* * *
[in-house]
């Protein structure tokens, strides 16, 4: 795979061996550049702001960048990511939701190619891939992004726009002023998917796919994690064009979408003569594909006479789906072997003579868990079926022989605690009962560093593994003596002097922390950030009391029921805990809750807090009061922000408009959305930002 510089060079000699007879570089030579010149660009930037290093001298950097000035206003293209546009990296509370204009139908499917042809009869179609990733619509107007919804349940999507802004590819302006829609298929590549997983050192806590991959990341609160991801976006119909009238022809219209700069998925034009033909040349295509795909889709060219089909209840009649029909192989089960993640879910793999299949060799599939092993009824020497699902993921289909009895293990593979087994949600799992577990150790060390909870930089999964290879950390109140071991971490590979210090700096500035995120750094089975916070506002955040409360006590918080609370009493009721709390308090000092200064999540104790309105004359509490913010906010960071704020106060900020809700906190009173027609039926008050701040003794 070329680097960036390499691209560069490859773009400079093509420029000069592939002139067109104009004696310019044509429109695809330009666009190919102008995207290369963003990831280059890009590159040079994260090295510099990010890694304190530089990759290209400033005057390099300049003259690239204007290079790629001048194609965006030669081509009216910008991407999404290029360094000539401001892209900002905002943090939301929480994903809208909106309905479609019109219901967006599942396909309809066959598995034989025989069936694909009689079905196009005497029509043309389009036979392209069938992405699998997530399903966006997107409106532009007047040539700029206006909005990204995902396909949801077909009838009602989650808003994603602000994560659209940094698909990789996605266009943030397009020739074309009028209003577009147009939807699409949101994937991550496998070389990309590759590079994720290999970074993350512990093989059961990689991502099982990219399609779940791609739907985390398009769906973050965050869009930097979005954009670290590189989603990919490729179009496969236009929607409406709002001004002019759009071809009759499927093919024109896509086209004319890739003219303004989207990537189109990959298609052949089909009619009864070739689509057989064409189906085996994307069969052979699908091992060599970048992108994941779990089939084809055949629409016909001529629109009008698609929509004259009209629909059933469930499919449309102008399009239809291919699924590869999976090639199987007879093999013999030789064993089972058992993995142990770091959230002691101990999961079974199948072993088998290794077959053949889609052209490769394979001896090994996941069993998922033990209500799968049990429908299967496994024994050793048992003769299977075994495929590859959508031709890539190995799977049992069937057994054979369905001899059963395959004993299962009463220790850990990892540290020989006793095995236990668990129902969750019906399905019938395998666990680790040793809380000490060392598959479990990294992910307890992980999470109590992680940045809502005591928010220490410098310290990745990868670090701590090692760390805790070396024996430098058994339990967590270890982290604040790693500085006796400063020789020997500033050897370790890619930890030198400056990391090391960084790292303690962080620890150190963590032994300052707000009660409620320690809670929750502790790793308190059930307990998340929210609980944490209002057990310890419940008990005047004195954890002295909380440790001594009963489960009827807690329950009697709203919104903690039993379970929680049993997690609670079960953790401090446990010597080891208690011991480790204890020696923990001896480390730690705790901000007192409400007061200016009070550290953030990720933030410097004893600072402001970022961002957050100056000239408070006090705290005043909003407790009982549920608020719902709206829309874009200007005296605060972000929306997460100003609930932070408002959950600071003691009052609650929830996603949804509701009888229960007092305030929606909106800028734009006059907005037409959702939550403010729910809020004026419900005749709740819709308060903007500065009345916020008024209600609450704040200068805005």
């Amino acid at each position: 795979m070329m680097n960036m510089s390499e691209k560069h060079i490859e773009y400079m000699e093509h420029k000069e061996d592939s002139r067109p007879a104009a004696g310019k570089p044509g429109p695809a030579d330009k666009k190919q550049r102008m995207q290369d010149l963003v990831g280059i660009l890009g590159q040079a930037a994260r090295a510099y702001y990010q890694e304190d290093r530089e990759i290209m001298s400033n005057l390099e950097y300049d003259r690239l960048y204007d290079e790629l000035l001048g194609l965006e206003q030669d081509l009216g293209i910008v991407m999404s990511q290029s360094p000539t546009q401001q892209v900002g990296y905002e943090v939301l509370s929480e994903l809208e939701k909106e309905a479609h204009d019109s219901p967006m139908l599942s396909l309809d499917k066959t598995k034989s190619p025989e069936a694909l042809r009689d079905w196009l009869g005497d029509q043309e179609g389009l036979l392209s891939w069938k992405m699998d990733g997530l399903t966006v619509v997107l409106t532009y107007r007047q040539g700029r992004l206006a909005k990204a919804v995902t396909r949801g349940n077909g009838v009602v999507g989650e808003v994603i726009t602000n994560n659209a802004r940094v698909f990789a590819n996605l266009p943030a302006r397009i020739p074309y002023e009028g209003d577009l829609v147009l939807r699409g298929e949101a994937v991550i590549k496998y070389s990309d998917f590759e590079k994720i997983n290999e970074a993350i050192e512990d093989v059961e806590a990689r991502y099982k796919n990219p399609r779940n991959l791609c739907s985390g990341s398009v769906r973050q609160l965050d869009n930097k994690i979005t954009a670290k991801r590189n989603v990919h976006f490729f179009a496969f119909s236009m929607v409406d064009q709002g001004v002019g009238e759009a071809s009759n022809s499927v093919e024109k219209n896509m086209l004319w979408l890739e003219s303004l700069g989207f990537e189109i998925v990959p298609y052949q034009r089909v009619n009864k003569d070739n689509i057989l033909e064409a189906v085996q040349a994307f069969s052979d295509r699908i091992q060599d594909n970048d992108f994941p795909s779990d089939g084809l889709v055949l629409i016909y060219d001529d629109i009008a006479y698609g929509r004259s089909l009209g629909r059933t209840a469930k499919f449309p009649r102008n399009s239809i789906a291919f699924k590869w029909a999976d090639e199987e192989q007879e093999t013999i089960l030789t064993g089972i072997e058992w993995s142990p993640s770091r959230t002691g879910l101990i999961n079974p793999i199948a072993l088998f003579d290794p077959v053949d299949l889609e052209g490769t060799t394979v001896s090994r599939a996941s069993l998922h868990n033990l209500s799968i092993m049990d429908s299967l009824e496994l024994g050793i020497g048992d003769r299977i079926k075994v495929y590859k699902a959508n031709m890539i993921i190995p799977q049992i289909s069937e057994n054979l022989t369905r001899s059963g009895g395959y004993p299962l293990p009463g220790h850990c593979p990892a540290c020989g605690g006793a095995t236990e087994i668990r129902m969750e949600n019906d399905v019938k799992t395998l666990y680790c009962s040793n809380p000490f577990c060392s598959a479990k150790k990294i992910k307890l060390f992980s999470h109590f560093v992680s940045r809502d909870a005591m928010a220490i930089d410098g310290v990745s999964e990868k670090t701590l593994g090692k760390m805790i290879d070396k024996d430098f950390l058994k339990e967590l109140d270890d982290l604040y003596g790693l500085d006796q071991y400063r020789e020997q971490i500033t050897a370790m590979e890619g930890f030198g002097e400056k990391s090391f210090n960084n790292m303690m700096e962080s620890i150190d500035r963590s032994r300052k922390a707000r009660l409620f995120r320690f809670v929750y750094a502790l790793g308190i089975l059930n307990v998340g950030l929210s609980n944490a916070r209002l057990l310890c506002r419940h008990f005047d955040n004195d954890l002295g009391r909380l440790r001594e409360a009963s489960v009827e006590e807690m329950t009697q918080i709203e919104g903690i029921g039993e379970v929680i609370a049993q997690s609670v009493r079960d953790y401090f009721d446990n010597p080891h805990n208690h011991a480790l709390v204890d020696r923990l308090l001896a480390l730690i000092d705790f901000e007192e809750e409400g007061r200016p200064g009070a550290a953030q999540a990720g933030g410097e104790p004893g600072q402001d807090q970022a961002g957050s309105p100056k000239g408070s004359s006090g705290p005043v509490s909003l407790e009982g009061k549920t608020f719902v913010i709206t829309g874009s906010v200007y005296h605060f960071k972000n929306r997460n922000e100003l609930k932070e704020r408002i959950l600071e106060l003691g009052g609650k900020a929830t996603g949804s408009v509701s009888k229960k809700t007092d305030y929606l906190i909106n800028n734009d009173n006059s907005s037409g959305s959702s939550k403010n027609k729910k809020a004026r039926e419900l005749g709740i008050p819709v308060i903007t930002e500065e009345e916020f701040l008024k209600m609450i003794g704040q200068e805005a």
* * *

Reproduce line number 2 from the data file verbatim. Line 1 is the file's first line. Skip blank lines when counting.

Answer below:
């Protein structure tokens, strides 16, 4: 795979061996550049702001960048990511939701190619891939992004726009002023998917796919994690064009979408003569594909006479789906072997003579868990079926022989605690009962560093593994003596002097922390950030009391029921805990809750807090009061922000408009959305930002 510089060079000699007879570089030579010149660009930037290093001298950097000035206003293209546009990296509370204009139908499917042809009869179609990733619509107007919804349940999507802004590819302006829609298929590549997983050192806590991959990341609160991801976006119909009238022809219209700069998925034009033909040349295509795909889709060219089909209840009649029909192989089960993640879910793999299949060799599939092993009824020497699902993921289909009895293990593979087994949600799992577990150790060390909870930089999964290879950390109140071991971490590979210090700096500035995120750094089975916070506002955040409360006590918080609370009493009721709390308090000092200064999540104790309105004359509490913010906010960071704020106060900020809700906190009173027609039926008050701040003794 070329680097960036390499691209560069490859773009400079093509420029000069592939002139067109104009004696310019044509429109695809330009666009190919102008995207290369963003990831280059890009590159040079994260090295510099990010890694304190530089990759290209400033005057390099300049003259690239204007290079790629001048194609965006030669081509009216910008991407999404290029360094000539401001892209900002905002943090939301929480994903809208909106309905479609019109219901967006599942396909309809066959598995034989025989069936694909009689079905196009005497029509043309389009036979392209069938992405699998997530399903966006997107409106532009007047040539700029206006909005990204995902396909949801077909009838009602989650808003994603602000994560659209940094698909990789996605266009943030397009020739074309009028209003577009147009939807699409949101994937991550496998070389990309590759590079994720290999970074993350512990093989059961990689991502099982990219399609779940791609739907985390398009769906973050965050869009930097979005954009670290590189989603990919490729179009496969236009929607409406709002001004002019759009071809009759499927093919024109896509086209004319890739003219303004989207990537189109990959298609052949089909009619009864070739689509057989064409189906085996994307069969052979699908091992060599970048992108994941779990089939084809055949629409016909001529629109009008698609929509004259009209629909059933469930499919449309102008399009239809291919699924590869999976090639199987007879093999013999030789064993089972058992993995142990770091959230002691101990999961079974199948072993088998290794077959053949889609052209490769394979001896090994996941069993998922033990209500799968049990429908299967496994024994050793048992003769299977075994495929590859959508031709890539190995799977049992069937057994054979369905001899059963395959004993299962009463220790850990990892540290020989006793095995236990668990129902969750019906399905019938395998666990680790040793809380000490060392598959479990990294992910307890992980999470109590992680940045809502005591928010220490410098310290990745990868670090701590090692760390805790070396024996430098058994339990967590270890982290604040790693500085006796400063020789020997500033050897370790890619930890030198400056990391090391960084790292303690962080620890150190963590032994300052707000009660409620320690809670929750502790790793308190059930307990998340929210609980944490209002057990310890419940008990005047004195954890002295909380440790001594009963489960009827807690329950009697709203919104903690039993379970929680049993997690609670079960953790401090446990010597080891208690011991480790204890020696923990001896480390730690705790901000007192409400007061200016009070550290953030990720933030410097004893600072402001970022961002957050100056000239408070006090705290005043909003407790009982549920608020719902709206829309874009200007005296605060972000929306997460100003609930932070408002959950600071003691009052609650929830996603949804509701009888229960007092305030929606909106800028734009006059907005037409959702939550403010729910809020004026419900005749709740819709308060903007500065009345916020008024209600609450704040200068805005």